Lawn-growing has long dictated one of two choices: manual seed sowing or getting ready- lawn installed, but now there’s a third option for DIYers promising great germination with minimal irrigation.
Landscape designer and DIY gardening guru Justin Newcombe has called Woolgro the most exciting landscaping product he’s seen in 20 years. There’s nothing else quite like it anywhere in the world, and after two years spent perfecting the concept, founder Geoff Luke’s efforts are paying off.
The patented Woolgro lawn mat consists of a quintessential Kiwi product – sheep dag wool – and other natural fibres with grass seeds embedded in them. The mats are made in Auckland, using locally sourced, sustainable and biodegradable materials. The nutrients found in dag wool reduce the need for fertiliser and retain moisture, preventing a lawn drying out in the critical first few months of life. The mat also acts as a weed suppressant and prevents birds getting at the seeds. And ultimately, it takes waste products and gives them a second useful lease of life.
Prior to the retail launch this year, Woolgro was a somewhat different proposition. Luke, whose background is in residential architecture, and his business partner (who’s in agriculture, but not of the wool variety) started out with a product that simply blended dag wool and recycled coffee sacks. They began installing this for customers themselves – he refers to this as their R&D phase.
“It worked beautifully – when conditions were right,” he says. But it was prone to drying out, and even after adding a temporary irrigation system into the mix, the results weren’t up to scratch. Another layer was incorporated into the mat, one of paper mulch made from waste newsprint.
“Now when the product gets laid and watered thoroughly, that mulch layer absorbs and holds the water around the seed for a much longer time than the original product was able to do. It’s a lot more robust and less likely to cause problems if the directions are not followed to the letter.”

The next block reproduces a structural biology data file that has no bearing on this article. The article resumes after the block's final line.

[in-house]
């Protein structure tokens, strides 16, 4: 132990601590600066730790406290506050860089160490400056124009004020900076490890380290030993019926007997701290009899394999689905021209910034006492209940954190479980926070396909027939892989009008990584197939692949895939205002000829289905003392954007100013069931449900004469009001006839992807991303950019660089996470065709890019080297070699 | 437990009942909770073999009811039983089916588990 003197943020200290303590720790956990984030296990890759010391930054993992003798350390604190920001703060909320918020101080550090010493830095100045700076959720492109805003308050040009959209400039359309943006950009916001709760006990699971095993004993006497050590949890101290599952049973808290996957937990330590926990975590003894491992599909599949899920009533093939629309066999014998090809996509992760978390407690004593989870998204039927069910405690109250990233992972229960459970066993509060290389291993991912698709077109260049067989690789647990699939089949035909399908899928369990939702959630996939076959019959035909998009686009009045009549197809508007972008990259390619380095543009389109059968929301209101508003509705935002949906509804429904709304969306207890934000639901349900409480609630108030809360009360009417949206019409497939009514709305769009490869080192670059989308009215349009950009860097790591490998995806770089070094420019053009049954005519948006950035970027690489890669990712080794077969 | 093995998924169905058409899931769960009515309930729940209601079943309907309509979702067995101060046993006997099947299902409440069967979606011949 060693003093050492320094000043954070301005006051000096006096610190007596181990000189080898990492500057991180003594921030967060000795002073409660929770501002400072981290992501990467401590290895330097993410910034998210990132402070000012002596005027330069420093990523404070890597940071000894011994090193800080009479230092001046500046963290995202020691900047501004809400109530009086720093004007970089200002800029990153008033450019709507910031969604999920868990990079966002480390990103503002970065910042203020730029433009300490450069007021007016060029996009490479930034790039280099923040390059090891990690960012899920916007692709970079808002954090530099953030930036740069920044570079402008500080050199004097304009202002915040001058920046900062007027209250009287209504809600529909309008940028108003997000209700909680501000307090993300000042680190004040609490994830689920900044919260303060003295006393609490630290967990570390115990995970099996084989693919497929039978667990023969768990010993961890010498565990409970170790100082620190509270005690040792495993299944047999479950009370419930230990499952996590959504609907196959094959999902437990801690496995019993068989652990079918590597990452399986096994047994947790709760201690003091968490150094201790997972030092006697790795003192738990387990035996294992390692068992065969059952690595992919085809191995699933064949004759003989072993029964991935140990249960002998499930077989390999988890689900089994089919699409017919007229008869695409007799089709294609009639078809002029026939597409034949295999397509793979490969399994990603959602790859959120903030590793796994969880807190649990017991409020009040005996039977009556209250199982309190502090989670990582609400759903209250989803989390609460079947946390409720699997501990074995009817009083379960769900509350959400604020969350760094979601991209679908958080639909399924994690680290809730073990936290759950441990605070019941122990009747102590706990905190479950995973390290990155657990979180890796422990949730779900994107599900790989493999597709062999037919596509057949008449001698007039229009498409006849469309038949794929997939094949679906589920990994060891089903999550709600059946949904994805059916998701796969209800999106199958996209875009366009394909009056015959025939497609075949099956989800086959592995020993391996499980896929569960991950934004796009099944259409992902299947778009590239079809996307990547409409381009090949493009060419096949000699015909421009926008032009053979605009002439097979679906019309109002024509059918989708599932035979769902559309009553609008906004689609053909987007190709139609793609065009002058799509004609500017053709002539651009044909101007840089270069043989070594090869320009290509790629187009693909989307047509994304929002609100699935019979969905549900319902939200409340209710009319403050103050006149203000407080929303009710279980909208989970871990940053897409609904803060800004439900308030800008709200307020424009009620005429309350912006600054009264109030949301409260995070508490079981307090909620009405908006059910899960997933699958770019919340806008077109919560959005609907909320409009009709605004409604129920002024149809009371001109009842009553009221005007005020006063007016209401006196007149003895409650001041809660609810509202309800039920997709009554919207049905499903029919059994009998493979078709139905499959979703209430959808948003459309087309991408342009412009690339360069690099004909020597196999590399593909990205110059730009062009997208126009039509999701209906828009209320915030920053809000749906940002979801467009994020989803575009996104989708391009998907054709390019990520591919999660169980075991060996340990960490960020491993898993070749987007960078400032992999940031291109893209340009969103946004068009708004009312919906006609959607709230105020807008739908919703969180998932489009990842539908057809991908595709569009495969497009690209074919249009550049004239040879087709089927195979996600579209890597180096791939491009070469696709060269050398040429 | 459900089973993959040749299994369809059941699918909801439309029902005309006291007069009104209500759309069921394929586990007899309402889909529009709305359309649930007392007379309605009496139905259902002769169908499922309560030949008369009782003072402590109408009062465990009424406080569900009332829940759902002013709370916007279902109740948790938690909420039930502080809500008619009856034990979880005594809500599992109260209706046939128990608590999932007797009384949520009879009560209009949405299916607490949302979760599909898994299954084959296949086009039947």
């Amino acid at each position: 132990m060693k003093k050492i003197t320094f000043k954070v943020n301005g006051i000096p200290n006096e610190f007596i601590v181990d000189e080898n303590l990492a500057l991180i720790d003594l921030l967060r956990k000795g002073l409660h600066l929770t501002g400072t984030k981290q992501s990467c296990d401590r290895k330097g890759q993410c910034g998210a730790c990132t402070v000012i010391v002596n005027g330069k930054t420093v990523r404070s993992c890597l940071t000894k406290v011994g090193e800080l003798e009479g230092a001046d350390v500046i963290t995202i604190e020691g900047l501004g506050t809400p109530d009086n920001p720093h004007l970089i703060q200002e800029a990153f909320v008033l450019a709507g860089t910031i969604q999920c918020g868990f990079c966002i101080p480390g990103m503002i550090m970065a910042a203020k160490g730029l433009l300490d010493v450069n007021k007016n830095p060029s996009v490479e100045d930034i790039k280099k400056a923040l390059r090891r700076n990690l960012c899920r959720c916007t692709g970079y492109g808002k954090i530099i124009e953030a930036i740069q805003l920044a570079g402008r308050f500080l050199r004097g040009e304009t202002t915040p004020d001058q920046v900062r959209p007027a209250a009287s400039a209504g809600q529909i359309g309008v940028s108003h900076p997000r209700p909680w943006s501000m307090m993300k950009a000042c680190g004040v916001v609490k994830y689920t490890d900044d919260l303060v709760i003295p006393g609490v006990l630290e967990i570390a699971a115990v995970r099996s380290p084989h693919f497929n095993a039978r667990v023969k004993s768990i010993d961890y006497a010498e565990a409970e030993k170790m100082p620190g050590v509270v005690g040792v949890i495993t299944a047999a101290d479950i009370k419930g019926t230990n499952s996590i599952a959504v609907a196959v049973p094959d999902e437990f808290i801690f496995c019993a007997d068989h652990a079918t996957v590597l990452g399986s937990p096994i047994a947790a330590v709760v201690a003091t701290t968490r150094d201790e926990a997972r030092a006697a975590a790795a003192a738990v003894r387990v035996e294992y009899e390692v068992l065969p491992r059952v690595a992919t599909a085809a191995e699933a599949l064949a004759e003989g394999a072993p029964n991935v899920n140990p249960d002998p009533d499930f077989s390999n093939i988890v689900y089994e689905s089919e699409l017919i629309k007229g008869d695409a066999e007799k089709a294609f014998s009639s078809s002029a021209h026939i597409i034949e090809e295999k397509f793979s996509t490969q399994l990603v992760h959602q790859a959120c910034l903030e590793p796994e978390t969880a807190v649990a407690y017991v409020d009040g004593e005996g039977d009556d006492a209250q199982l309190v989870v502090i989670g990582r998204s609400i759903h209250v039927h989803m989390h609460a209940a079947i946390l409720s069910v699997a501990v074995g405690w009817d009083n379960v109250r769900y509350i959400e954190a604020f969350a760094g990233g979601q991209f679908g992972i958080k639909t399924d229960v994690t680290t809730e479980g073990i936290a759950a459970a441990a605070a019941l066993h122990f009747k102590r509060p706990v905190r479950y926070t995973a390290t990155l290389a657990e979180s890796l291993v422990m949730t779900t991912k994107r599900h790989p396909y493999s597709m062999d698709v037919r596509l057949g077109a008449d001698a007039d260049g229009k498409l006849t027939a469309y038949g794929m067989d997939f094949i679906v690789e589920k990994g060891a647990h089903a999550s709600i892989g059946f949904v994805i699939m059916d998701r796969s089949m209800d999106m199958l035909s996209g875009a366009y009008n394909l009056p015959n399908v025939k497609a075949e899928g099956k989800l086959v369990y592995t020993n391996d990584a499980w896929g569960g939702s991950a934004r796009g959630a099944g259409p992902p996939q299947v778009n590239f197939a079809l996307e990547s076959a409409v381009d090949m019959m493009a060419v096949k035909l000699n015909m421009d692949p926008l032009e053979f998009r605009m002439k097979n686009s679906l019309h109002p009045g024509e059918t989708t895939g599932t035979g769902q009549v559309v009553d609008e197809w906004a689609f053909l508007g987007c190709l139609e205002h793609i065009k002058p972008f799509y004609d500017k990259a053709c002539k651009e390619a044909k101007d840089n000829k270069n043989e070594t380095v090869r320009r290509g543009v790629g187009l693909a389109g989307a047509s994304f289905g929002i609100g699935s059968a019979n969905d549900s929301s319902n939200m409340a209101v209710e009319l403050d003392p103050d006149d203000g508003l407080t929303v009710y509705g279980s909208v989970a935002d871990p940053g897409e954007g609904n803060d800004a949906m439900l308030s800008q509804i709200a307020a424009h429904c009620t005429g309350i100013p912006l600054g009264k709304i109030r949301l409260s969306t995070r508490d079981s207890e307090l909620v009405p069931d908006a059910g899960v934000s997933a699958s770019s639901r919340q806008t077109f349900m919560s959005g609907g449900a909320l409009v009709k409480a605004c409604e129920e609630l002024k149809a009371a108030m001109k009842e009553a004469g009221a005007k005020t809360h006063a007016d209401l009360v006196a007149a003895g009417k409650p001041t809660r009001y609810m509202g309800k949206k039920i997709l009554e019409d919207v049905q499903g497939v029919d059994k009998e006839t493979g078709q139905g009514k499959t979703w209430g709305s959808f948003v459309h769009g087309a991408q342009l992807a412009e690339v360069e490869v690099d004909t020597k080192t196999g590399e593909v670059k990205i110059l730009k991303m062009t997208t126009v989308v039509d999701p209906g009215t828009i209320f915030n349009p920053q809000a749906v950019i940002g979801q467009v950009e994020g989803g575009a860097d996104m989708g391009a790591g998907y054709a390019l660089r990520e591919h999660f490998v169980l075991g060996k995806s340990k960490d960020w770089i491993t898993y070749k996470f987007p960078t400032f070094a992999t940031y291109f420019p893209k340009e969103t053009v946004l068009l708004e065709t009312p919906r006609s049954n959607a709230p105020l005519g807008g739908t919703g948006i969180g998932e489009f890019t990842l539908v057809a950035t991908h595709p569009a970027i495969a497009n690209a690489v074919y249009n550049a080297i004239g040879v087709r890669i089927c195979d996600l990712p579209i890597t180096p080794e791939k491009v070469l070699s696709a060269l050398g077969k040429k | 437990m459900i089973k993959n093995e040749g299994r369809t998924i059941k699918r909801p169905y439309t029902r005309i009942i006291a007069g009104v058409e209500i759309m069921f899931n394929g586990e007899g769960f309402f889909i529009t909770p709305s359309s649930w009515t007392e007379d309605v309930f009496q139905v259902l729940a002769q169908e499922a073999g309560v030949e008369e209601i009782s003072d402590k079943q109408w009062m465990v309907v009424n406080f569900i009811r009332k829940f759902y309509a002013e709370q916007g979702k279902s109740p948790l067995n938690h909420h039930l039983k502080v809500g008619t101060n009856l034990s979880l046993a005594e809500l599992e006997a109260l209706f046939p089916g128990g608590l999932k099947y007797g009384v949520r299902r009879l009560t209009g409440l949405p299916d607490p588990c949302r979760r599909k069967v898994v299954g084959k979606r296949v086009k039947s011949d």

While some buyers are savvy gardeners, other customers are complete newbies.
“You have to have a product that suits both of those extremes.”
Luke says he coaxed his engineer father Ian out of retirement to help with the mechanics of manufacturing. Their machine combines new technology with some much older gear – such as carding equipment that combs wool fibres so they’re all going in the same direction (he says one part that’s probably older than him is emblazoned with a phone number that’s only four digits long).
And sales are starting to pick up as word spreads. Woolgro is educating landscapers and DIY customers about its benefits and making more and more appearances at home shows and gardening expos.
“Talking one on one with customers is the ideal forum for us,” he says.
“We mention the nutrients in dag wool and they get it straight away when you can hold up the product and see the seed in it.”
Woolgro lawn mats are available at Central Landscape & Garden Supplies and NZ Landscape Supplies throughout Auckland and Hamilton, and Luke says there’s export potential, especially to countries where water supply is an issue – he has already been in talks with Asian and UK markets.
Idealog has been covering the most interesting people, businesses and issues from the fields of innovation, design, technology and urban development for over 12 years. And we're asking for your support so we can keep telling those stories, inspire more entrepreneurs to start their own businesses and keep pushing New Zealand forward. Give over $5 a month and you will not only be supporting New Zealand innovation, but you’ll also receive a print subscription, an Idealog t-shirt and a copy of the new book by David Downs and Dr. Michelle Dickinson, No. 8 Recharged (while stocks last).